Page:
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    ABSTRACT: Findings from prospective studies on associations between physical activity and adiposity among youth are inconsistent. Our aim was to describe physical activity trajectories during secondary school and examine the association with change in adiposity in youth. Physical activity was measured in 20 survey cycles from 1999 to 2005; anthropometrics were measured in survey cycles 1, 12, and 19. Individual growth curves modeling moderate-to-vigorous physical activity (MVPA) and vigorous physical activity (VPA) were estimated. Estimates of initial level and rate of decline in MVPA and VPA bouts per week were included as potential predictors of body fat% and body mass index using age- and sex-specific linear regression. Complete data were available for 840 and 760 adolescents aged 12-13 years at baseline, followed from survey cycles 1-12 and 12-19, respectively. Among girls, yearly declines of one MVPA and one VPA bout per week during earlier adolescence were associated with increases of 0.19 (95% confidence interval [CI], 0.02-0.36) and 0.47 (95% CI, 0.015-0.92) units of body fat%, respectively. In boys, a yearly decline of one MVPA bout per week was associated with an increase of 0.38 (95% CI, 0.05-0.70) units of body fat% during later adolescence. Obesity prevention programs should include strategies to prevent declines in physical activity.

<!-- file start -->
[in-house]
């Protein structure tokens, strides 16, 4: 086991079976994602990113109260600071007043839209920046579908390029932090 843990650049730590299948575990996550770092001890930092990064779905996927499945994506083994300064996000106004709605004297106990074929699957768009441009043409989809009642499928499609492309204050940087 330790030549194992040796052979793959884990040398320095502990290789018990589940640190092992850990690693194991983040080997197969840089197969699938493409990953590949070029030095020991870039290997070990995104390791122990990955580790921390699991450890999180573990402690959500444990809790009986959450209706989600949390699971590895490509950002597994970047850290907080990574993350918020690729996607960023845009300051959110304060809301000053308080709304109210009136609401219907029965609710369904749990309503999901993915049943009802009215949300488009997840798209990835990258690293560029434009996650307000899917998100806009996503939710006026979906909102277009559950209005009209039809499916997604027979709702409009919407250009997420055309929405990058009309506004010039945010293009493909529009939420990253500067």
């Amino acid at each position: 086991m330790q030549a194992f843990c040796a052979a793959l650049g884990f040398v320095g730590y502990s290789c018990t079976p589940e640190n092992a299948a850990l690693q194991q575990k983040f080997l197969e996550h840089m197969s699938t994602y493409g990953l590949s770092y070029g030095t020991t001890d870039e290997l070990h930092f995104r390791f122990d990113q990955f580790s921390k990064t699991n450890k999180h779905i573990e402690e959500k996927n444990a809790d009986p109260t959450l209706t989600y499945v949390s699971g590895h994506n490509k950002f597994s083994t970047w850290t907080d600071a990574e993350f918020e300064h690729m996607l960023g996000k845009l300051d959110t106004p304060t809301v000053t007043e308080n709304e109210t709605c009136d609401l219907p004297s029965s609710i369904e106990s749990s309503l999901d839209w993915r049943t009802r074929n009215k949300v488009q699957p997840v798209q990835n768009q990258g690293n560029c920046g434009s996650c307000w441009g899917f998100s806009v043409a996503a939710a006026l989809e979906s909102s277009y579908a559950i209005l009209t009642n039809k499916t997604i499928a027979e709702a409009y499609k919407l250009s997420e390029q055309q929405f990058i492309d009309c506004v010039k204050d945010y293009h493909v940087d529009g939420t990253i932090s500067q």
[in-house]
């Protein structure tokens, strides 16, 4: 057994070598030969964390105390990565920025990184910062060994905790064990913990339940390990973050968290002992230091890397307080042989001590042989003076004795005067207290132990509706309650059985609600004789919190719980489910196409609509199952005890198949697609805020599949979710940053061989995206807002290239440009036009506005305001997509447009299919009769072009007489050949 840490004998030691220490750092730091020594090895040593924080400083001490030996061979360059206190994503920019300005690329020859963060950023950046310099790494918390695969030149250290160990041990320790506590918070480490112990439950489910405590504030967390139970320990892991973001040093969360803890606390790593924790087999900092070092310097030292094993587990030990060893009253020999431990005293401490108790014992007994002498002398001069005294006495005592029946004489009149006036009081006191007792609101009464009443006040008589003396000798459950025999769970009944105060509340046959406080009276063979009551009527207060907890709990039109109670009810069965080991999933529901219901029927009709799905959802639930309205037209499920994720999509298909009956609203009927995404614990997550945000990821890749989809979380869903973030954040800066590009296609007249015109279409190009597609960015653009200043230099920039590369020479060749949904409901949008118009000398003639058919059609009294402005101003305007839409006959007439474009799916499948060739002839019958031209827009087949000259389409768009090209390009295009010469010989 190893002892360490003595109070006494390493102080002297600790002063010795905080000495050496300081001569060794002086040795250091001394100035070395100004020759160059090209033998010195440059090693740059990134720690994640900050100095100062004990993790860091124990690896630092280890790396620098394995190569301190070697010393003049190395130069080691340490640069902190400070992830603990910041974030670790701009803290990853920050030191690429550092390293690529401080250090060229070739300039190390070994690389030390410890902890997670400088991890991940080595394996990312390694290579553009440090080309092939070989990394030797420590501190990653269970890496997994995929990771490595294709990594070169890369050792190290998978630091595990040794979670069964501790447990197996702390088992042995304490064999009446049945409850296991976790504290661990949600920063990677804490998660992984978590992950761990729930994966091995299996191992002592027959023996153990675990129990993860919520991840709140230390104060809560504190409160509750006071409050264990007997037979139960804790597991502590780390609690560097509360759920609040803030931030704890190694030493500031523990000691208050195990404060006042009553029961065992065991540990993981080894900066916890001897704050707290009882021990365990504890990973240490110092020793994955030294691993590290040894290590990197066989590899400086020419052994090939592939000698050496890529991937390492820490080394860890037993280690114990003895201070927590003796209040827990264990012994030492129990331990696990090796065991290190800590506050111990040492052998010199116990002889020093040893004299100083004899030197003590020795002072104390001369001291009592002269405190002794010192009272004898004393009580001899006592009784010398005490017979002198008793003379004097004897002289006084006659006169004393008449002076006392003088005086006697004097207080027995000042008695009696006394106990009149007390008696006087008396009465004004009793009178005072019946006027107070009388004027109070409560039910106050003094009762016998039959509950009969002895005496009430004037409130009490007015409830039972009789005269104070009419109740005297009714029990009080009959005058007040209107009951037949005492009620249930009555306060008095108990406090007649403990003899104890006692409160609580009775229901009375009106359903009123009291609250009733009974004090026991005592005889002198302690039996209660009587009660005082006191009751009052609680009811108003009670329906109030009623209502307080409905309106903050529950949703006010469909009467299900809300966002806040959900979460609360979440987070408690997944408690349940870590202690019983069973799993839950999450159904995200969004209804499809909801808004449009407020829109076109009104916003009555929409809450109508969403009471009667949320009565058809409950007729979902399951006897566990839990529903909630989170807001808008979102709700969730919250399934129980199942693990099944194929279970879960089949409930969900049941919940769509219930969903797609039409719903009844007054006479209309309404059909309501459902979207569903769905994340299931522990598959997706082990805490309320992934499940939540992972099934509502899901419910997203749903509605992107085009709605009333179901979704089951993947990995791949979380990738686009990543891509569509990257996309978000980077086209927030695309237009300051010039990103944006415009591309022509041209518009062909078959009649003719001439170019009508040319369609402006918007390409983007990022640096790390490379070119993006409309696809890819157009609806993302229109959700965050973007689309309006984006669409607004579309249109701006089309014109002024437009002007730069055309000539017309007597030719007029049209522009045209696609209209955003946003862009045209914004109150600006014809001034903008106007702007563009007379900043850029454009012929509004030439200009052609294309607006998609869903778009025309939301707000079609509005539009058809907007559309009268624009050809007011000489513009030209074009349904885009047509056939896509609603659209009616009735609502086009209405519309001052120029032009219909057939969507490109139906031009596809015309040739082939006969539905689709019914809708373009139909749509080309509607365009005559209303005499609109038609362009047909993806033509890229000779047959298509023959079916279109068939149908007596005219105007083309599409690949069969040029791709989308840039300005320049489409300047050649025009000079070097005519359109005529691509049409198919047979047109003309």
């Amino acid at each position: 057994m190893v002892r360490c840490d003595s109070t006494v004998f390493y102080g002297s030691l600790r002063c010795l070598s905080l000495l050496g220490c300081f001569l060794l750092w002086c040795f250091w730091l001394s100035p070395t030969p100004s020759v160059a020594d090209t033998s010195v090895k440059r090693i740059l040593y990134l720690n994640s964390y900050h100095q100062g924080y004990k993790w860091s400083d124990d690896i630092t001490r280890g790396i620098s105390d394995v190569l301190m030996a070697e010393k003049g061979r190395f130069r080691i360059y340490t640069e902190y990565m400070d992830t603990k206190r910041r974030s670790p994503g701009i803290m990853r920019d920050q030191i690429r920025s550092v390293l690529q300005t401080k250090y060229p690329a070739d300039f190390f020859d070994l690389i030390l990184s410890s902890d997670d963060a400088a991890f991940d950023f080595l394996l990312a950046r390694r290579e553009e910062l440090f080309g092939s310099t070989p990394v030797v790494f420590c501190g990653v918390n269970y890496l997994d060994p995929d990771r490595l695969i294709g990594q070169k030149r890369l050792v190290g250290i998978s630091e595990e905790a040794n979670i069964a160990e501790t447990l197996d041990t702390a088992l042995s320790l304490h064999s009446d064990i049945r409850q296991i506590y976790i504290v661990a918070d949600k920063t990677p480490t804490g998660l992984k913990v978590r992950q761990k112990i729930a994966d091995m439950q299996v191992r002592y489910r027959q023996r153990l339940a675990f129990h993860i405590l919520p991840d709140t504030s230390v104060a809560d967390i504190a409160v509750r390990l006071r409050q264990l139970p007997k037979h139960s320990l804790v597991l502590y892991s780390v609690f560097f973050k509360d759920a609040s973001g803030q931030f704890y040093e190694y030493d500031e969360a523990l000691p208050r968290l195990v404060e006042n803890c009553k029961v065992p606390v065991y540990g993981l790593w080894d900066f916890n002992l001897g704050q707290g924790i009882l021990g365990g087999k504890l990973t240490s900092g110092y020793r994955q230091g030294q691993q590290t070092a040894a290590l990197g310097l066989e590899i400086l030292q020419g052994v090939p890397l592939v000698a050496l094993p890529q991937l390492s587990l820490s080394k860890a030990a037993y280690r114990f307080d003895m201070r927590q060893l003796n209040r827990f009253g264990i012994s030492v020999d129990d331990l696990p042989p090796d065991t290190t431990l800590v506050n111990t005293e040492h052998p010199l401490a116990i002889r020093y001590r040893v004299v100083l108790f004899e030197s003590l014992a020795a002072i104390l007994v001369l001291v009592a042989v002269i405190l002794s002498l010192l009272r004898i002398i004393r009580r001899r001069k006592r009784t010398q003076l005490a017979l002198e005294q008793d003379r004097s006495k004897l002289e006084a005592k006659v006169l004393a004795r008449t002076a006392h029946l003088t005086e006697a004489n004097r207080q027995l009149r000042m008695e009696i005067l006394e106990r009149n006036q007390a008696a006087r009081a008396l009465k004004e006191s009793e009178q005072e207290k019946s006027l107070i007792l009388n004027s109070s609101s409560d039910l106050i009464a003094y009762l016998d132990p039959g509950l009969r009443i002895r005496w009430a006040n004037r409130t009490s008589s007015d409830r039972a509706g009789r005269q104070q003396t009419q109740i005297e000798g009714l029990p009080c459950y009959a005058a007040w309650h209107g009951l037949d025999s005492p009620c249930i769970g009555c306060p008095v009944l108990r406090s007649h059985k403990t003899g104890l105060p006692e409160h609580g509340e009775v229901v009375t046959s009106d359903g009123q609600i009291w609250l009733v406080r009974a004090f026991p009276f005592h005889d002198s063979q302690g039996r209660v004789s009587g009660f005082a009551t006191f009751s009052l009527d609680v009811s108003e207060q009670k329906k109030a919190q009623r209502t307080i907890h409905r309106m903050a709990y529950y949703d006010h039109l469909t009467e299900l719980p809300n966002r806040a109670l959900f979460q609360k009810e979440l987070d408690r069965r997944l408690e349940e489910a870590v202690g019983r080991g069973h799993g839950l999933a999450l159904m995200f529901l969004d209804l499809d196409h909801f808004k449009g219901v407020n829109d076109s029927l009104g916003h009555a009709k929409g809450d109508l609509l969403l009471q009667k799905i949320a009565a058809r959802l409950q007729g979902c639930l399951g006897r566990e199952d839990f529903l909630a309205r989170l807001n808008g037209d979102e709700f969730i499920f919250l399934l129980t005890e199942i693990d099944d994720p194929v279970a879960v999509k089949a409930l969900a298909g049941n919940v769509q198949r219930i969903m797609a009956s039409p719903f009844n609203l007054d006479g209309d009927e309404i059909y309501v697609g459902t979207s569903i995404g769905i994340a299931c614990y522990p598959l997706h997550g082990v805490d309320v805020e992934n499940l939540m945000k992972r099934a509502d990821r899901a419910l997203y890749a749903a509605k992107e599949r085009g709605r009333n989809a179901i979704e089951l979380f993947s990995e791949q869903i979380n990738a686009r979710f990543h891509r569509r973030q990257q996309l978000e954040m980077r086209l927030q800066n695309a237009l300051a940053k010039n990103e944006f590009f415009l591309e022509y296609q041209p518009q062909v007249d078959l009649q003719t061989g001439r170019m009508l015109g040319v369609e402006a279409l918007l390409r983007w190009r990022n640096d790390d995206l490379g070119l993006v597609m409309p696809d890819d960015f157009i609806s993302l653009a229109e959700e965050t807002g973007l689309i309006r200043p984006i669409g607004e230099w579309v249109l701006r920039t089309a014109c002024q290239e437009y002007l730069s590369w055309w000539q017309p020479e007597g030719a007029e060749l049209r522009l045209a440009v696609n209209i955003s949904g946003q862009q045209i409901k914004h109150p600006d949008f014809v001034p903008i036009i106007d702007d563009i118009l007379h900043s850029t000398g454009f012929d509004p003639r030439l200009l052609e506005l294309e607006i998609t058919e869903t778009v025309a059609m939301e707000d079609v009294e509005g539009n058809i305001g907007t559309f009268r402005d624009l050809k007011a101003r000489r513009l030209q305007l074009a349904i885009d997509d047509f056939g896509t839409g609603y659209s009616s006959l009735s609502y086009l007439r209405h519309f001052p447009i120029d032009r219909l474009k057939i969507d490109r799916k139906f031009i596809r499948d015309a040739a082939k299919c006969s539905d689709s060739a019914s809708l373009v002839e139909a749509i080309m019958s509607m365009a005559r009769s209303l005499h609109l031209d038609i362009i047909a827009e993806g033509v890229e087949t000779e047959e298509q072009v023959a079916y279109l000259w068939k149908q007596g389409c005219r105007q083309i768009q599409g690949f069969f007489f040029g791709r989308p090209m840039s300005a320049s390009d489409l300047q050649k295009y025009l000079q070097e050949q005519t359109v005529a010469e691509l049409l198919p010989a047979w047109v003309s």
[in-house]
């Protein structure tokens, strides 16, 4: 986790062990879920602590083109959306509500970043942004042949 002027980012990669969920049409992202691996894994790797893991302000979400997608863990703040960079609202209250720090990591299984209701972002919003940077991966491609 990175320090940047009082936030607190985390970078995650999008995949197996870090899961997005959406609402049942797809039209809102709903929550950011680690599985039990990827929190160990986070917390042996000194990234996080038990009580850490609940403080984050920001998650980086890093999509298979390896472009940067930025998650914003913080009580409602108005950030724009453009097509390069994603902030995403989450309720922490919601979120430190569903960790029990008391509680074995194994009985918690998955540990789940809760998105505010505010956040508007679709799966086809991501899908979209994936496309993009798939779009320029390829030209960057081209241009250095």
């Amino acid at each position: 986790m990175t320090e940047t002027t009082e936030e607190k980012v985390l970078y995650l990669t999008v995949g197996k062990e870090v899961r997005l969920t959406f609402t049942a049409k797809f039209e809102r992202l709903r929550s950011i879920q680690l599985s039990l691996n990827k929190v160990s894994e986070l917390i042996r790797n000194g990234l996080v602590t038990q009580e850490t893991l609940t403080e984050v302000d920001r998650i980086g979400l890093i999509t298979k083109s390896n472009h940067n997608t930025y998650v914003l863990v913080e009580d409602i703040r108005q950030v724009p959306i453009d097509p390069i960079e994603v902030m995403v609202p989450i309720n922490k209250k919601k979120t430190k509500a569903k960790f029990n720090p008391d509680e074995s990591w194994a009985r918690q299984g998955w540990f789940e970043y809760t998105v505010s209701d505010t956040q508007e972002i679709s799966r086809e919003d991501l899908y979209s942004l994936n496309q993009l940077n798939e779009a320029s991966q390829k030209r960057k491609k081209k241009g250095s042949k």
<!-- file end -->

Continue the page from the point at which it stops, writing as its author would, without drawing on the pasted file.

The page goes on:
Annals of epidemiology 09/2013; 23(9):529-33. DOI:10.1016/j.annepidem.2013.07.004 · 2.00 Impact Factor
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    • "The body was used to demonstrate ability, used to gain social acceptance through its appearance, shape and size and at times, dictated PA choices and behaviours. Previous quantitative work (Baker et al. 2007, Knowles et al. 2009, Rodrigues et al. 2010) has shown the physical changes during adolescence to be associated with PA behaviour; yet, this has only been considered in the physical form. This study adds to our understanding of the importance of the embodiment transition in shaping the girls' sense of identity towards a stereotypical feminine identity rather than an active identity where PA is embedded into who you are and how you are viewed by others. "